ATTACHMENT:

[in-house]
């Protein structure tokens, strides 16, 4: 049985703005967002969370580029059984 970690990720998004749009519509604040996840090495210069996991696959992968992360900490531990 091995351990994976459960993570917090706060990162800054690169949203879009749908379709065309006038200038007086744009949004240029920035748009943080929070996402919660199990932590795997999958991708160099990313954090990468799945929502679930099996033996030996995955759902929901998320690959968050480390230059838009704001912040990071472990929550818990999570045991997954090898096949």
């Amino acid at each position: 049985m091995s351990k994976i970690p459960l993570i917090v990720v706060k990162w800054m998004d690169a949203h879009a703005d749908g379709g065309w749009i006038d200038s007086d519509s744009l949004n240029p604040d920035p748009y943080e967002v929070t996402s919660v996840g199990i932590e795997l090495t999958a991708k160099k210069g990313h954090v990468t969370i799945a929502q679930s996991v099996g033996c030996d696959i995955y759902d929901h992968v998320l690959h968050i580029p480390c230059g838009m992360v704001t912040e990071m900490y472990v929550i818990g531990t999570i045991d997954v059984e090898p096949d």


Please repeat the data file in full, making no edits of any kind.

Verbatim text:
[in-house]
């Protein structure tokens, strides 16, 4: 049985703005967002969370580029059984 970690990720998004749009519509604040996840090495210069996991696959992968992360900490531990 091995351990994976459960993570917090706060990162800054690169949203879009749908379709065309006038200038007086744009949004240029920035748009943080929070996402919660199990932590795997999958991708160099990313954090990468799945929502679930099996033996030996995955759902929901998320690959968050480390230059838009704001912040990071472990929550818990999570045991997954090898096949």
């Amino acid at each position: 049985m091995s351990k994976i970690p459960l993570i917090v990720v706060k990162w800054m998004d690169a949203h879009a703005d749908g379709g065309w749009i006038d200038s007086d519509s744009l949004n240029p604040d920035p748009y943080e967002v929070t996402s919660v996840g199990i932590e795997l090495t999958a991708k160099k210069g990313h954090v990468t969370i799945a929502q679930s996991v099996g033996c030996d696959i995955y759902d929901h992968v998320l690959h968050i580029p480390c230059g838009m992360v704001t912040e990071m900490y472990v929550i818990g531990t999570i045991d997954v059984e090898p096949d």